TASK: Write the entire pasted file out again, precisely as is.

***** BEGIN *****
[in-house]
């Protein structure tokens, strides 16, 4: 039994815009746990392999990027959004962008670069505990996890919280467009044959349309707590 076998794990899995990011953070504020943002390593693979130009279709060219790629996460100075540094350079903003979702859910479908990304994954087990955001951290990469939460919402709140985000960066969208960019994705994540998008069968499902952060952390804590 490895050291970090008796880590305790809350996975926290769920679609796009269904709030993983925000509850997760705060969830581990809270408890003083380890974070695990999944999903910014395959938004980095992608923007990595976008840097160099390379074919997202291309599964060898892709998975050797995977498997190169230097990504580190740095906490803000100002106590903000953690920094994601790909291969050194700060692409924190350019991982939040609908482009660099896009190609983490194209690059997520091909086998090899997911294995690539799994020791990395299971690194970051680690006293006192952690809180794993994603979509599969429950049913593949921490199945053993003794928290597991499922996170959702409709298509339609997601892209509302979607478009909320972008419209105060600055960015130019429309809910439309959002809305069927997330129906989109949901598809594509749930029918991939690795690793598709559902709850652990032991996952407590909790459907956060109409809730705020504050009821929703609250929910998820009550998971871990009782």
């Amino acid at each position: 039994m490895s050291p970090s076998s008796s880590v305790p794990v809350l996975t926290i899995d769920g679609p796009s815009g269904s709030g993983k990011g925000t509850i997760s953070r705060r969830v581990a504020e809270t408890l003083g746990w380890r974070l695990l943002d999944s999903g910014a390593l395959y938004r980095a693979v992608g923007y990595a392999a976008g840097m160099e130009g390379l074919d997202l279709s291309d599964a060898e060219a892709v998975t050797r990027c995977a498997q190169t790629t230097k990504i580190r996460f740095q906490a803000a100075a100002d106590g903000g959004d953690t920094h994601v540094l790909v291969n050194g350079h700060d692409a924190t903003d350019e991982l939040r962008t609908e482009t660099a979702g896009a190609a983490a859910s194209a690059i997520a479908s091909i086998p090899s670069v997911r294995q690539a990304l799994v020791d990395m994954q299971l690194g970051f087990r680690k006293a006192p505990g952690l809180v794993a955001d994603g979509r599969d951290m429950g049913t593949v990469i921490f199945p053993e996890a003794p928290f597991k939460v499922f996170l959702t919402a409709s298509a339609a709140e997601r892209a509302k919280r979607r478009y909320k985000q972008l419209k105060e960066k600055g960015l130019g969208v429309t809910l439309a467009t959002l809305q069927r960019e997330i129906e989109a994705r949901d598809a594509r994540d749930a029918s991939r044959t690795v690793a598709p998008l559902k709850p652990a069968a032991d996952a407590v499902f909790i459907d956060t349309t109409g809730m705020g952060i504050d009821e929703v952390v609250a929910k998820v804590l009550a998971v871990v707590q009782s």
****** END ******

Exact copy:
[in-house]
């Protein structure tokens, strides 16, 4: 039994815009746990392999990027959004962008670069505990996890919280467009044959349309707590 076998794990899995990011953070504020943002390593693979130009279709060219790629996460100075540094350079903003979702859910479908990304994954087990955001951290990469939460919402709140985000960066969208960019994705994540998008069968499902952060952390804590 490895050291970090008796880590305790809350996975926290769920679609796009269904709030993983925000509850997760705060969830581990809270408890003083380890974070695990999944999903910014395959938004980095992608923007990595976008840097160099390379074919997202291309599964060898892709998975050797995977498997190169230097990504580190740095906490803000100002106590903000953690920094994601790909291969050194700060692409924190350019991982939040609908482009660099896009190609983490194209690059997520091909086998090899997911294995690539799994020791990395299971690194970051680690006293006192952690809180794993994603979509599969429950049913593949921490199945053993003794928290597991499922996170959702409709298509339609997601892209509302979607478009909320972008419209105060600055960015130019429309809910439309959002809305069927997330129906989109949901598809594509749930029918991939690795690793598709559902709850652990032991996952407590909790459907956060109409809730705020504050009821929703609250929910998820009550998971871990009782």
């Amino acid at each position: 039994m490895s050291p970090s076998s008796s880590v305790p794990v809350l996975t926290i899995d769920g679609p796009s815009g269904s709030g993983k990011g925000t509850i997760s953070r705060r969830v581990a504020e809270t408890l003083g746990w380890r974070l695990l943002d999944s999903g910014a390593l395959y938004r980095a693979v992608g923007y990595a392999a976008g840097m160099e130009g390379l074919d997202l279709s291309d599964a060898e060219a892709v998975t050797r990027c995977a498997q190169t790629t230097k990504i580190r996460f740095q906490a803000a100075a100002d106590g903000g959004d953690t920094h994601v540094l790909v291969n050194g350079h700060d692409a924190t903003d350019e991982l939040r962008t609908e482009t660099a979702g896009a190609a983490a859910s194209a690059i997520a479908s091909i086998p090899s670069v997911r294995q690539a990304l799994v020791d990395m994954q299971l690194g970051f087990r680690k006293a006192p505990g952690l809180v794993a955001d994603g979509r599969d951290m429950g049913t593949v990469i921490f199945p053993e996890a003794p928290f597991k939460v499922f996170l959702t919402a409709s298509a339609a709140e997601r892209a509302k919280r979607r478009y909320k985000q972008l419209k105060e960066k600055g960015l130019g969208v429309t809910l439309a467009t959002l809305q069927r960019e997330i129906e989109a994705r949901d598809a594509r994540d749930a029918s991939r044959t690795v690793a598709p998008l559902k709850p652990a069968a032991d996952a407590v499902f909790i459907d956060t349309t109409g809730m705020g952060i504050d009821e929703v952390v609250a929910k998820v804590l009550a998971v871990v707590q009782s």